We’re witnessing one of the greatest seasons ever from a defensive tackle in a Kansas City Chiefs uniform. Week after week, he seems to come up big against both the run and the pass. He’s showing no signs of slowing to finish out the year, and with the offensive lines he’ll face, there’s little reason to believe he won’t end the regular season on a high note.

Something bad

I stated during the game that Reggie Ragland had one of his worst drives of the year against the run. He was hesitant and lethargic, and the Chargers ran right at him. Here we see that Los Angeles didn’t even need to block Ragland with an offensive lineman, instead choosing tight end Virgil Green for the task.

Green gets off the snap well in both of these plays, but Ragland continues to play hesitantly. Instead of ID’ing the run and attacking downhill, he shuffles, skips forward a yard, and doesn’t attack his blocker. Green is able to blow Ragland out of the play in both of these because Ragland is flatfooted or on his heels when the block is engaged, giving him no chance at stacking and shedding the block.

The end result of the third quarter scoring drive was a doozy. The Chargers ran an end-around to wide receiver Mike Williams. Justin Houston is unblocked and plays contain while he waits for the tight end to come across the formation to try to cut block him. By not squeezing the gap, that allows the cutback to occur in the B gap, where Jones has been sealed by the right guard. Anthony Hitchens shoots the A gap, but he isn’t fast enough to make the play behind the line of scrimmage.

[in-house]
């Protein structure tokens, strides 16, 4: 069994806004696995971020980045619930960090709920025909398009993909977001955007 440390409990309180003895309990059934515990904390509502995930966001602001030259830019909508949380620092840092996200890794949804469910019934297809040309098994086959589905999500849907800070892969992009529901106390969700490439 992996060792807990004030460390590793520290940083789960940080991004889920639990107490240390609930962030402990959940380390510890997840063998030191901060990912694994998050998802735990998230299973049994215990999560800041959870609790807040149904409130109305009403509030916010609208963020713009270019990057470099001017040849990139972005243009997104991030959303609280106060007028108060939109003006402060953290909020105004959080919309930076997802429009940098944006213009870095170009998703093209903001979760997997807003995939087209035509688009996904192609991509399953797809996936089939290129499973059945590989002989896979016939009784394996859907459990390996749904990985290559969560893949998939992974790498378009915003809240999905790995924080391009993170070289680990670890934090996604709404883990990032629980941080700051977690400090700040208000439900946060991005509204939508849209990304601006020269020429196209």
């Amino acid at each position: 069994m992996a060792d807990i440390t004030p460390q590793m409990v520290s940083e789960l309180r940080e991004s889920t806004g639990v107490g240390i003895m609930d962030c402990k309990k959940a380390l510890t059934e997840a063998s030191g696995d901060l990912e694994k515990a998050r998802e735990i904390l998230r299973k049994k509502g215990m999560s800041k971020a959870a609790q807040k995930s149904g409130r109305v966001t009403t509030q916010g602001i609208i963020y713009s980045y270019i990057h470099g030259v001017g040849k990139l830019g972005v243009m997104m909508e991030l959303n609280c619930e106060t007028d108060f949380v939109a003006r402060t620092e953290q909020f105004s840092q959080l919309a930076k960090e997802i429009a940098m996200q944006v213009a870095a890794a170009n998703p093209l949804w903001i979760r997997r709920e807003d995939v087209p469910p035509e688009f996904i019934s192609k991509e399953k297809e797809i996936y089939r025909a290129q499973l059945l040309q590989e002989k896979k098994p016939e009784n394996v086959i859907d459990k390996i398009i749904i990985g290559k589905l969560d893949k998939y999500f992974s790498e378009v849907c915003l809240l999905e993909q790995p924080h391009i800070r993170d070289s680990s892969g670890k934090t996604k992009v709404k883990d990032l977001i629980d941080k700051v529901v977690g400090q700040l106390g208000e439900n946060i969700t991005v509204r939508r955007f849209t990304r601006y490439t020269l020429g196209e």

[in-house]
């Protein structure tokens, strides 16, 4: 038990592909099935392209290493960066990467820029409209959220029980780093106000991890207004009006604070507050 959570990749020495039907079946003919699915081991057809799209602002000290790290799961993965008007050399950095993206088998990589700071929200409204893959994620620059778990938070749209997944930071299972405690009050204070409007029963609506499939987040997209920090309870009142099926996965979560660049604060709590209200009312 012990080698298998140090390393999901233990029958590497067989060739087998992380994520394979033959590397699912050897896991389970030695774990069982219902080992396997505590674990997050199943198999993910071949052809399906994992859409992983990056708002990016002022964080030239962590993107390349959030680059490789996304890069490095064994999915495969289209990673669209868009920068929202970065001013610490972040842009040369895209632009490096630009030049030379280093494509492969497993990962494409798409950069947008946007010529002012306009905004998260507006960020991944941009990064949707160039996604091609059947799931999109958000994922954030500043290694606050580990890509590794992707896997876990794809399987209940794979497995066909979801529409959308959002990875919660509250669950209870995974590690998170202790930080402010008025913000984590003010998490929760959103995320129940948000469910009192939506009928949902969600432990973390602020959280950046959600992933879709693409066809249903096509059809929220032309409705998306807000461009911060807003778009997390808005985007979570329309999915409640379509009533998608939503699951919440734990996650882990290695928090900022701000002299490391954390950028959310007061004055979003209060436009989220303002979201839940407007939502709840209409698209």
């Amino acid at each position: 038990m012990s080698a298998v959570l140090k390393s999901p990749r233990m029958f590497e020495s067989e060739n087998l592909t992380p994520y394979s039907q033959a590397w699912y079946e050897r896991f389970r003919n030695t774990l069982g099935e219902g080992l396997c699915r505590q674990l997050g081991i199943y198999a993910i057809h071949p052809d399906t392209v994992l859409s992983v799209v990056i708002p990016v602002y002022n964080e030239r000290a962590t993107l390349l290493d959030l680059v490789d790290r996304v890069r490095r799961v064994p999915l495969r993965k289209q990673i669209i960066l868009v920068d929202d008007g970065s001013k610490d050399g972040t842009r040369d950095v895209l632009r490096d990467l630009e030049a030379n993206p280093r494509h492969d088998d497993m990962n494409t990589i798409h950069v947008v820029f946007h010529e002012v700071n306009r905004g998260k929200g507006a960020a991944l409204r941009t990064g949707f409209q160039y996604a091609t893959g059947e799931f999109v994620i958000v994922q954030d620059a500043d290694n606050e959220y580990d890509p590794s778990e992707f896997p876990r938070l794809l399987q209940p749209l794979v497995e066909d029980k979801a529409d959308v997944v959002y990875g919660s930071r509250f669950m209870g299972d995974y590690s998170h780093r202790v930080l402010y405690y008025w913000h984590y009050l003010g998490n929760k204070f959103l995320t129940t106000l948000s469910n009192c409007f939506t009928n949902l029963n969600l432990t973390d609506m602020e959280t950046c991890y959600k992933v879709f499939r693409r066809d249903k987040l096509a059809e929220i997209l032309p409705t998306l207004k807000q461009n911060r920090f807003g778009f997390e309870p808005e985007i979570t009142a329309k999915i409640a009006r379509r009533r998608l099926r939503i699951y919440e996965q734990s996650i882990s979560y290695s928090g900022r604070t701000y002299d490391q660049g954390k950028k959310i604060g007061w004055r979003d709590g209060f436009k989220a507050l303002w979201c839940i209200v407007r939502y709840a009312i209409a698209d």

All of that isn’t great, but the angles the safeties take to this play are worse. Ron Parker crashes down like he’s going to be the force defender, but sees the cutback late and manages to run directly into a blocker who had his back turned moments beforehand. Dan Sorensen attempts to come across the formation in run support but takes a terrible angle that he has to correct inside the seven-yard line, losing momentum and resulting in a poor tackle.

In the fourth quarter, the Chiefs found themselves struggling to come up with some stops, especially on third and fourth downs. One of these — a third-and-2 — is shown above, and it highlights the depth of the Chiefs safeties on the fourth quarter drives. This is a situation where a Cover 2 man call isn’t a bad one. The Chargers are likely going for it on fourth down if the play isn’t successful, so taking a deep shot in this position is a high enough possibility that protecting against the fade — something that beat the Chiefs in the first half — was a good call.